We’re women and we’re feminists. Bunty and I have always identified as feminists and we grew up in feminist households where the men were also feminists. What is International Women’s Day about?
Susan Sarandon and Geena Davis starting the selfie craze in Thelma and Louise
What does it mean to be a celebrity feminist and do they help or hinder the cause? Can they even call themselves so?
In an article in The Guardian, a journalist forensically analyses the contribution of so-called Hollywood Feministas (my word) and whether they failed. Feminists such as Emma Watson are berated
What an amazing city London is. Not only a world capital, a fashion capital, an art and architectural capital, but can it now claim to to be the most tolerant and integrated capital city?
An indie flick from Pakistan has been wowing critics and I found myself part of a 300 strong crowd at its premier in London last week.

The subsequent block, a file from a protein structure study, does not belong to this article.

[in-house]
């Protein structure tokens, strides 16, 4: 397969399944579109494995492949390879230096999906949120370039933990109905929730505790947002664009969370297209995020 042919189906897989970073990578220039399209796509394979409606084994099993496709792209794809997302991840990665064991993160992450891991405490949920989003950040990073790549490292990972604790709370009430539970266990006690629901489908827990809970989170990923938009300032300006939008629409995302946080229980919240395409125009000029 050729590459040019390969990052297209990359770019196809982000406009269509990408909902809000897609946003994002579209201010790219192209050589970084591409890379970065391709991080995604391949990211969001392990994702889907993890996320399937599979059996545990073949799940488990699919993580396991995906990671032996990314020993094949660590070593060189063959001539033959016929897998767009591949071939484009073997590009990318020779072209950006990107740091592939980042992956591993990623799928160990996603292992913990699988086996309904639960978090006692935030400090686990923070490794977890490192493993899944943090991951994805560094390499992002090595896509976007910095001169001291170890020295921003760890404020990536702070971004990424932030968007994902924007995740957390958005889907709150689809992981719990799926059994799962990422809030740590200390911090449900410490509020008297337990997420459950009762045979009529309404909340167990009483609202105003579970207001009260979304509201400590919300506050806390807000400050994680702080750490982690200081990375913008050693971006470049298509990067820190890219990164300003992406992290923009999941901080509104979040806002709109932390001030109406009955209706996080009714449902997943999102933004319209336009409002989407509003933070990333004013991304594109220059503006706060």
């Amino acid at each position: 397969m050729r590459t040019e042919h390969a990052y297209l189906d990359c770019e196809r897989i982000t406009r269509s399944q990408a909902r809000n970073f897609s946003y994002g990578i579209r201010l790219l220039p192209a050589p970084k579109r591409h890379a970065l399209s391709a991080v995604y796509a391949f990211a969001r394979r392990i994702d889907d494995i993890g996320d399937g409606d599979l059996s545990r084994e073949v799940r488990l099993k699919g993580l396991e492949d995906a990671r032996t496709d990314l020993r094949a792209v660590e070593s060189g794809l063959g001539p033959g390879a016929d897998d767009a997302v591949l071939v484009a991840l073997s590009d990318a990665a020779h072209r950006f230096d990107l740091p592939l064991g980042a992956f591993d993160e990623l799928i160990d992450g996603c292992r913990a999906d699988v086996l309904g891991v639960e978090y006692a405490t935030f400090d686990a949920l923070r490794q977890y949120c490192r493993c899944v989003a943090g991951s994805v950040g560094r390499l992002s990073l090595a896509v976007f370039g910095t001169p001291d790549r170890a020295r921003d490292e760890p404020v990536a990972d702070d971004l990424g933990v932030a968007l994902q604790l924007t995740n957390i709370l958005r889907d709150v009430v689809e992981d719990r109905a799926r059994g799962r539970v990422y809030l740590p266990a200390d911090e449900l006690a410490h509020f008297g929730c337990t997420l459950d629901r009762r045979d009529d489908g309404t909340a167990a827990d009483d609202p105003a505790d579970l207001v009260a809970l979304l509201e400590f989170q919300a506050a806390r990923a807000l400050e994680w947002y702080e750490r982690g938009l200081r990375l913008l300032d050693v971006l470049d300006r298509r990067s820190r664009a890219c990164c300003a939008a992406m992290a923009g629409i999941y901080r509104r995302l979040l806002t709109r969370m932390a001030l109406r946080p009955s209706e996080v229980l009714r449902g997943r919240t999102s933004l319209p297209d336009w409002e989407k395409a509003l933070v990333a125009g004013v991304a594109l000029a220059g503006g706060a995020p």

Manto is the kind of literary figure that my mum becomes glaze eyed about and she’ll suddenly recite passages and look at me with an air of pride at how, clearly, all artists in Urdu are superior to any other.
The truth can be elastic as it sometimes depends upon the perspective and knowledge of the person making the claim, however, Mr A S Dulat, formerly the head of India’s intelligence agency (Research & Analysis Wing) can perhaps claim to know the truth more than most of us. Kashmir: The Vajpayee Years by A S Dulat was launched in London last week at a lovely event at the Taj St James’ Court with guest of honour, Dr Farooq Abdullah (former Chief Minister of Kashmir, the Indian side).
It was a packed event with people standing at the back of the room. I had encouraged Mr Dulat to launch his book in London and as adorably humble as ever, he said ‘who would want to come to that?’ Loads of people was my reply! A couple of months later and there we were celebrating.